Deep-Water Animation and Rendering
In this paper we introduces a new realtime level-of-detail deep-water animation scheme, which uses many different proven water models. In addition we show how to utilities today’s latest graphic hardware for realistic rendering of oceans.
In this statistical model of sea, wave height is a random variable of horizontal position and time, h(X,t). It decomposes the wave heightfield into a set of sinus waves with different amplitudes and phases. While the model itself provides us with a tool to generate these amplitudes and phases, we use inverse Fast Fourier Transformation (FFT) as a mean to quickly evaluate the sum.
FFT is a fast version of discrete Fourier transformation, i.e. Fourier transformation that samples the input at regularly placed points. Description of both regular FT and FFT together with it’s interesting properties and working algorithms can be found in , which is also available online.
FFT allows us to quickly evaluate the following sum:
Here X is a horizontal position of a point whose height we are evaluating. The wave vector K is a vector pointing in the direction of travel of the given wave, with a magnitude k dependent on the length of the wave (l):
k =2p /l
And the value of h (K,t) is a complex number representing both amplitude and phase of wave K at time t. Because we are using discrete Fourier transformation, there are only a finite number of waves and positions that enters our equations. If s is dimension of the heightfield we animate, and r is the resolution of the grid, then we can write:
K = (kx,kz) = (2pn / s,2pm /s)
where n and m are integers in bounds –r/2 £ n,m < r/2. Note that for FFT, r must be power of two. For rendering the heightfield we need to calculate the gradient of the field to obtain normals. The traditional approach of computing finite difference between nearly placed grid points may be used, but it can be a poor approximation of the slope of waves with small wavelengths. Therefore, if we can afford it (in terms of computational power) it is better to use another FFT, this time evaluating the following sum:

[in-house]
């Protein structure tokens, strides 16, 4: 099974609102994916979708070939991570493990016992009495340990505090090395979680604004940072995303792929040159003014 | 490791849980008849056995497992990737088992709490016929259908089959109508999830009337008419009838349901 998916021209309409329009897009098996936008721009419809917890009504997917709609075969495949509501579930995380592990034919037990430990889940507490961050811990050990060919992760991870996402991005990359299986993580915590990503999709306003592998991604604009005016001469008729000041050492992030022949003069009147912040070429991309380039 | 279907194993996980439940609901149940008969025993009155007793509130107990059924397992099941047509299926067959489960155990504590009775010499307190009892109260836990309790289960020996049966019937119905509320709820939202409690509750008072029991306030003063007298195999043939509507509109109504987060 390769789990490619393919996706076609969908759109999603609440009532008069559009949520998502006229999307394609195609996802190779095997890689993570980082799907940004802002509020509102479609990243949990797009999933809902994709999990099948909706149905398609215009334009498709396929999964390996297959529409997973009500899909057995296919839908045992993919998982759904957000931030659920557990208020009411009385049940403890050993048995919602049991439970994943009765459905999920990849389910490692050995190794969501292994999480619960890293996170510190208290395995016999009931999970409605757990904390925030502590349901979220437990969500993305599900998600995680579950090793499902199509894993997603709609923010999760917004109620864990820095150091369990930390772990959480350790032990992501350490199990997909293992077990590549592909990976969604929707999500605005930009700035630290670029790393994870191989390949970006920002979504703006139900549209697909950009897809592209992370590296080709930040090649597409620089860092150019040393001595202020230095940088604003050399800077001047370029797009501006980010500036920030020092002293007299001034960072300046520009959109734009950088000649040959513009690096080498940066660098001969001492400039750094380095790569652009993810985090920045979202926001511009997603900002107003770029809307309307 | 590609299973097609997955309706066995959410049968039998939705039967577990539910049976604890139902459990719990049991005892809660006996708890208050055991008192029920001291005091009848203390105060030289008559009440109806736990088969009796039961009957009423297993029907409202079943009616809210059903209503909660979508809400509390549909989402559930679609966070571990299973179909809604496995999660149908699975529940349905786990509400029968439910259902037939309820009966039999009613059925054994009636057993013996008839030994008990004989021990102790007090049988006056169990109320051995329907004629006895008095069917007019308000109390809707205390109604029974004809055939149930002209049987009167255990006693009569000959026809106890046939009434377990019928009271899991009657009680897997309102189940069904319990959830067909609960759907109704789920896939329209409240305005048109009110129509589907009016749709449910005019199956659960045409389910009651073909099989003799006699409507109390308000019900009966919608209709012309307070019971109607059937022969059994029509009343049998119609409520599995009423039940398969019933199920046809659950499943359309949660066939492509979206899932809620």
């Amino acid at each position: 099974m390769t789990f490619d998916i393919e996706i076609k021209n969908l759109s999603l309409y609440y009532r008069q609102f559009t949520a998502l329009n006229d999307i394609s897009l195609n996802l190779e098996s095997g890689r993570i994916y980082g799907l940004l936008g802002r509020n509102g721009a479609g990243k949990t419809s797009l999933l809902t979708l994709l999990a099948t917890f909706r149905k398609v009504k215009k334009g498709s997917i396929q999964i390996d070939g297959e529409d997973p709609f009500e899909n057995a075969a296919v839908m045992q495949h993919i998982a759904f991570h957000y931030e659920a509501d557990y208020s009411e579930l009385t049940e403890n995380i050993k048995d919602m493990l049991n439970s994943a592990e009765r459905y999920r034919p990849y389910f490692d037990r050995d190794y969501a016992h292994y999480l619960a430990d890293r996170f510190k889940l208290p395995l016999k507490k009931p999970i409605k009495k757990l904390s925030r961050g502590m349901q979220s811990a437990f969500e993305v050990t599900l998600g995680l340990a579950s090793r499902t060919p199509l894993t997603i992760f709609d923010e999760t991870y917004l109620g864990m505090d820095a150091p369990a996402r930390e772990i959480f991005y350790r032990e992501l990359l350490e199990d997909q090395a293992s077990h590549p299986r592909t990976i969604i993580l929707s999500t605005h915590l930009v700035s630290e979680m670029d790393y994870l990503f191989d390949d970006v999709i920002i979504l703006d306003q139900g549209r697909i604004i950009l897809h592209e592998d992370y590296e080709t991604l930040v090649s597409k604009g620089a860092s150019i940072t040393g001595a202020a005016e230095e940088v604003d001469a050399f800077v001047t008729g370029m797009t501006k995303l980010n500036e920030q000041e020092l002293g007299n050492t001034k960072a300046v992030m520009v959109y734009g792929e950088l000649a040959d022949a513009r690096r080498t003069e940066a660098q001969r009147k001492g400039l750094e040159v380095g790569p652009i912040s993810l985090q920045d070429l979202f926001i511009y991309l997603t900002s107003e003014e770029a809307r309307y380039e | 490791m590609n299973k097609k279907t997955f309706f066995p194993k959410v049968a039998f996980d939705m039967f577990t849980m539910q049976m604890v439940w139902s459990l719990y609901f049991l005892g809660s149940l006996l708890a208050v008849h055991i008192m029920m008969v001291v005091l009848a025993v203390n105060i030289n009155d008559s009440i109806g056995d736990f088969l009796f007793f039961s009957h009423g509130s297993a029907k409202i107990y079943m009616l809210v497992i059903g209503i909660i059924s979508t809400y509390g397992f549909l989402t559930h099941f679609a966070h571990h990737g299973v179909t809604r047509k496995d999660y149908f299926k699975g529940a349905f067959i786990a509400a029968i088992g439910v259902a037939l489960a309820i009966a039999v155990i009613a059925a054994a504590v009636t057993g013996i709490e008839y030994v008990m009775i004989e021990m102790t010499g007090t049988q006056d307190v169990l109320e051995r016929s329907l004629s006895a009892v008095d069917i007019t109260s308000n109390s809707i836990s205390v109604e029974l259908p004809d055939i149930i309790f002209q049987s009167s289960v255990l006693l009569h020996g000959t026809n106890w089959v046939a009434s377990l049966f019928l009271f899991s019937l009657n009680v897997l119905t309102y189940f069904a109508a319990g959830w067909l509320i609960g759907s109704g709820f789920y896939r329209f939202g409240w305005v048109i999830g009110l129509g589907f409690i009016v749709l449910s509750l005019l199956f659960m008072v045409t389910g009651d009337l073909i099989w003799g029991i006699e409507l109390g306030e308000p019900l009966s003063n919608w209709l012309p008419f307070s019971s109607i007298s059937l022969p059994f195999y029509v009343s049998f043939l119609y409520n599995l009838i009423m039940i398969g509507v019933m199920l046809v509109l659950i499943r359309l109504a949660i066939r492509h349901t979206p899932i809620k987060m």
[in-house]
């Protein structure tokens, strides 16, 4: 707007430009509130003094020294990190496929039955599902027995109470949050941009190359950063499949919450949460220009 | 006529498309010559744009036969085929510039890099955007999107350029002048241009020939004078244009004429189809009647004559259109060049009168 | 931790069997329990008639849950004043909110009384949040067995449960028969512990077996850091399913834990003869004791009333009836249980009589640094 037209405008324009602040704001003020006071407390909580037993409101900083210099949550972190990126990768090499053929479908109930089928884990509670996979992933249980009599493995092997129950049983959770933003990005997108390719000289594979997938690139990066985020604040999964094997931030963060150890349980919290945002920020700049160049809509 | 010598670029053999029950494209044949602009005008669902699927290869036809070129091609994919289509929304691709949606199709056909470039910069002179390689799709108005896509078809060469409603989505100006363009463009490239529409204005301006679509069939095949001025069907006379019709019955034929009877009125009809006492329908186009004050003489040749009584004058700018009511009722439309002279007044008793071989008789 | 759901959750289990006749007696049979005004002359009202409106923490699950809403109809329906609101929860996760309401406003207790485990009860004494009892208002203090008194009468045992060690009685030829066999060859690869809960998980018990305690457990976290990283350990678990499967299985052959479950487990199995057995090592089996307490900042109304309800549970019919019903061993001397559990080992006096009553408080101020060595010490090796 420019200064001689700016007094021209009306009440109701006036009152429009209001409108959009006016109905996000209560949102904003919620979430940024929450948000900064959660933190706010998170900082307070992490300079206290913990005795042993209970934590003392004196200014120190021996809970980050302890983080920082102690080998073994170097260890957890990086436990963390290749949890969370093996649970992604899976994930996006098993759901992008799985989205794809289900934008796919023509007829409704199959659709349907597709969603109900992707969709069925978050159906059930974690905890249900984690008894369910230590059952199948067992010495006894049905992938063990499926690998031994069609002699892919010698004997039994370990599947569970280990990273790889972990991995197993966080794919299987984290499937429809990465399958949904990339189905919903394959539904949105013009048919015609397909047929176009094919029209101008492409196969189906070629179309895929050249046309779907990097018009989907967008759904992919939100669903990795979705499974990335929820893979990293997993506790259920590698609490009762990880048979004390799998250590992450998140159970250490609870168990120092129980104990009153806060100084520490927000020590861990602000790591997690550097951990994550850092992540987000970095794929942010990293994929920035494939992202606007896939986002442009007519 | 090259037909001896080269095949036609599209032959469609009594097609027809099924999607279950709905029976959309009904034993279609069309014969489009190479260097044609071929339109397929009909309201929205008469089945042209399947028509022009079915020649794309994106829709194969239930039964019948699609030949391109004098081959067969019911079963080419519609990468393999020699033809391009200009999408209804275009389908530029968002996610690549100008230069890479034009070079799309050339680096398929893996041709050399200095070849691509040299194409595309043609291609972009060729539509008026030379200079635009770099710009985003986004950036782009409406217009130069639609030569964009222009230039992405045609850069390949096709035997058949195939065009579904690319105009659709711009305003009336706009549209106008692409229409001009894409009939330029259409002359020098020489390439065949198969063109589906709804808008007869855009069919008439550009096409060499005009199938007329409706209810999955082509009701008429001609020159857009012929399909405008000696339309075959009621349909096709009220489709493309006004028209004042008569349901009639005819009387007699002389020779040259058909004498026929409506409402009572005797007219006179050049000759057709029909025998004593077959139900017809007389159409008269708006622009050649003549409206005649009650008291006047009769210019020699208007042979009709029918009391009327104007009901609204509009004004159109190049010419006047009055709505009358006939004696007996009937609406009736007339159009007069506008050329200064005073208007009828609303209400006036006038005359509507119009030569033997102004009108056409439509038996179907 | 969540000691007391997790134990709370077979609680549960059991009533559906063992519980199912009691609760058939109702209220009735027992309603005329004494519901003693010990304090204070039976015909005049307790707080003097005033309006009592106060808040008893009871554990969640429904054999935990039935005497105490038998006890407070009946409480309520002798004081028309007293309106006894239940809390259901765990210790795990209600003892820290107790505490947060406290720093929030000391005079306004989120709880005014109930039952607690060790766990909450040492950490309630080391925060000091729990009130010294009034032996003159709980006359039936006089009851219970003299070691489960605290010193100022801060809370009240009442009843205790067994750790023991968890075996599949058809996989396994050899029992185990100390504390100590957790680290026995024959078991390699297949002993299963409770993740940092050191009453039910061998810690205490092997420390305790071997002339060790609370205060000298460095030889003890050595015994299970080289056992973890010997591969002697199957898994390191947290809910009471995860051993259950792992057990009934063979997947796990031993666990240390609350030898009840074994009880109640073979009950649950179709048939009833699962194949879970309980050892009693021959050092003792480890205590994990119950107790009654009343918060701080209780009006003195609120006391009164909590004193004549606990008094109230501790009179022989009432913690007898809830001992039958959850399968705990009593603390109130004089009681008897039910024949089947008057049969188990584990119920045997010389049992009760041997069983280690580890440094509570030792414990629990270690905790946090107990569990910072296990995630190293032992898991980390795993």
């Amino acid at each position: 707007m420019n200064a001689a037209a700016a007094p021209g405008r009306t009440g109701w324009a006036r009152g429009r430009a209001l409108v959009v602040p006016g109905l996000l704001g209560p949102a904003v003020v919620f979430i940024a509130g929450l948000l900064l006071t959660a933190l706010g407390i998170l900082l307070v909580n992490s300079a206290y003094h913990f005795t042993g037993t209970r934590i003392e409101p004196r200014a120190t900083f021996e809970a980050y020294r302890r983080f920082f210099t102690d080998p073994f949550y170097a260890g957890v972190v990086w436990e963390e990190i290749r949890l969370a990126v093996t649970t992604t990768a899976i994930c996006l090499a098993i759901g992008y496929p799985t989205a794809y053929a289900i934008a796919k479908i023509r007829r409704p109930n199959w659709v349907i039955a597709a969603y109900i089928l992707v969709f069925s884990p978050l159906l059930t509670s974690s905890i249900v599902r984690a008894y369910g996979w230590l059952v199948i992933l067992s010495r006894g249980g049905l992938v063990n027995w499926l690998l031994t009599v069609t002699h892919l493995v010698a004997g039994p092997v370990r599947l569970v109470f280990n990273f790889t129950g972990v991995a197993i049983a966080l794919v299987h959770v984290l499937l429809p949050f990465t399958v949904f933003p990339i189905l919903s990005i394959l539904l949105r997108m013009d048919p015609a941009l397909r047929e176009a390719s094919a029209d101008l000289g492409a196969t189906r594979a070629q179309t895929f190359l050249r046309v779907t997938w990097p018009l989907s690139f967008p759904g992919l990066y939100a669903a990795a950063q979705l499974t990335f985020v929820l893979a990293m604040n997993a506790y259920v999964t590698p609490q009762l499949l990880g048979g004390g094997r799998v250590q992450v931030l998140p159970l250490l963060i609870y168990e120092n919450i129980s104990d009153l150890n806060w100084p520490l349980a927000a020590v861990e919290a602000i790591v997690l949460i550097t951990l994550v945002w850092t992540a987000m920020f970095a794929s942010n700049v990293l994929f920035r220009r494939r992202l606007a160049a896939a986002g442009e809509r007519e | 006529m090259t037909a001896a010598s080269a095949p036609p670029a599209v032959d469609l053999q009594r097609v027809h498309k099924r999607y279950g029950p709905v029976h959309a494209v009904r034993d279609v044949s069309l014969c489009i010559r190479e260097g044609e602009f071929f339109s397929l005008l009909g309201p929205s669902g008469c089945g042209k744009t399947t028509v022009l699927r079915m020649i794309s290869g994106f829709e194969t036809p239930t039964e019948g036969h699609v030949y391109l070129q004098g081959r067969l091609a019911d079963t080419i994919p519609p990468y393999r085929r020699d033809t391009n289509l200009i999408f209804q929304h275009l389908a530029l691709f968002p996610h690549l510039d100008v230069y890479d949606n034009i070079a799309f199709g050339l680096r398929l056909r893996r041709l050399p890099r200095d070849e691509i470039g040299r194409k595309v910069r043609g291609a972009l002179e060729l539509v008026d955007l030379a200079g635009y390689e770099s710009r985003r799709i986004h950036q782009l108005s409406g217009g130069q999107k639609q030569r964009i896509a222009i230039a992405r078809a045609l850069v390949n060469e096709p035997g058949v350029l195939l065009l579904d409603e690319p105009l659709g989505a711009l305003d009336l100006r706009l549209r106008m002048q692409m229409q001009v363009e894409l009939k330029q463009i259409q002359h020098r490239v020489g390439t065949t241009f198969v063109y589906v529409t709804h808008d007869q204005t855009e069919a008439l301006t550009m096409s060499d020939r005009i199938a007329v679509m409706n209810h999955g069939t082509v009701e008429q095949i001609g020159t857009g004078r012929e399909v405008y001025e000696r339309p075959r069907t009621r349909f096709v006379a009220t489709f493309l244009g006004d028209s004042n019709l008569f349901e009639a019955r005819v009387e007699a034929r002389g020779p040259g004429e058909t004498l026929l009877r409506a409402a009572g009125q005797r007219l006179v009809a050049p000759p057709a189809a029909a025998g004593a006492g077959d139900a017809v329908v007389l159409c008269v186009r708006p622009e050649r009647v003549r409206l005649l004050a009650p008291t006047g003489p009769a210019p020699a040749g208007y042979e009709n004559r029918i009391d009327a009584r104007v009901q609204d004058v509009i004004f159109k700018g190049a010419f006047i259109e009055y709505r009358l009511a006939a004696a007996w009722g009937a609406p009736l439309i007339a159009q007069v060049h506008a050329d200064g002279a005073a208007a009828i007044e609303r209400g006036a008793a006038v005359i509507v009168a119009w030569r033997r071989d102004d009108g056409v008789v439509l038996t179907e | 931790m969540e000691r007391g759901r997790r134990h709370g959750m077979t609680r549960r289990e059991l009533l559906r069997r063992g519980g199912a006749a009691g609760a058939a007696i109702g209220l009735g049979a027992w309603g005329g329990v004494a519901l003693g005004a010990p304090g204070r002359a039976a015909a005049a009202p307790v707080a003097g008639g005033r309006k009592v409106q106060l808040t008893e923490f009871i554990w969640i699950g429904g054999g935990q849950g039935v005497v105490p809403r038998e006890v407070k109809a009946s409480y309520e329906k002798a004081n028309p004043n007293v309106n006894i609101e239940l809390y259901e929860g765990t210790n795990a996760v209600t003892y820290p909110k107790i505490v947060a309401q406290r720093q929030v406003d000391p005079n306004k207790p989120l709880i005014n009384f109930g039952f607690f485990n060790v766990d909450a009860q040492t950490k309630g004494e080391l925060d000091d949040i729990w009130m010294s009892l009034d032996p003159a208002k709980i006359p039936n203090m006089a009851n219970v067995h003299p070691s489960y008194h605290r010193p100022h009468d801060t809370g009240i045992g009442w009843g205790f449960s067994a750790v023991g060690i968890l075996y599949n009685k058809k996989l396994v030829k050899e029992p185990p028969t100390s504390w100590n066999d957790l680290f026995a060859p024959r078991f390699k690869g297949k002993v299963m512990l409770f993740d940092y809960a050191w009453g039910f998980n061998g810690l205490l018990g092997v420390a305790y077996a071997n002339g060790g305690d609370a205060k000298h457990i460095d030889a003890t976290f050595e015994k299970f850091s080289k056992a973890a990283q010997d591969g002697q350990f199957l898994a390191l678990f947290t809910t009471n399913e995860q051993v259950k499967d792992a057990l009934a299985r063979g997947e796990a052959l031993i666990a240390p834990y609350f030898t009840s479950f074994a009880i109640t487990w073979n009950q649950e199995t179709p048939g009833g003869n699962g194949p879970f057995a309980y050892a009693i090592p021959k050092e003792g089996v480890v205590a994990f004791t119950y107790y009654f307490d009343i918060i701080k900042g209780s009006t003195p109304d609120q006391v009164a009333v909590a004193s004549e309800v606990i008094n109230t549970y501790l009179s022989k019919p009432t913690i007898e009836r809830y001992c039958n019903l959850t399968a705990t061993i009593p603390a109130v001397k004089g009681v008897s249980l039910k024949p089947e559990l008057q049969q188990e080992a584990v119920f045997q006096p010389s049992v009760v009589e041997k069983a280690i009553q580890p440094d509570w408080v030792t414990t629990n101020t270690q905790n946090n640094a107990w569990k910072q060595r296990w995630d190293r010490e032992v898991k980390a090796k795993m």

Now that we know how to convert field of complex numbers representing wave amplitudes and phases into a heightfield, we need a way to create the amplitudes and phases themselves. Tessendorf  suggests using the Phillips spectrum for wind-driven waves. It is defined by the following equation:
In this equation, l = v2 /g the largest possible wave arising from a continuous wind with speed v, g is the gravitational constant, Wˆ is direction of the wind and Kˆ is direction of the wave (i.e. normalized K). a is a numeric constant globally affecting heights of the waves. The last term in the equation (|Kˆ Wˆ|2) eliminates waves moving perpendicular to the wind direction. In this form, the resulting animation contains waves that adhere the wind direction, but move both with and against it, resulting in a lot of meeting waves (and opportunities for splashes and foam creation). If you prefer waves moving in one direction, you can modify this term to eliminate waves that moves opposite to the wind (i.e. the dot product is negative).
Also, to improve convergence properties of the spectrum, we can try to eliminate waves with very small length (w<<l) by multiplying the equation by the following term:
There are now two steps we have to do in order to prepare data for FFT – create the amplitudes and phases at time zero, and then animate the field. The first part can be accomplished using the equation:
Where z r and zi are two independent draws from a Gaussian random number generator with mean 0 and standard deviation 1.
Now, given time t, we can create a field of the frequency amplitudes (independently on previous time, which can be valuable):
Where w is angular frequency of wave k representing the speed at which the wave travels across the surface. You may wonder, what is the source of the right term in this equation? It’s there, because our resulting heights (result of the inverse FFT) are only real numbers (i.e. their imaginary part is equal to zero). It can be shown that for such a function, the following must holds for the amplitudes: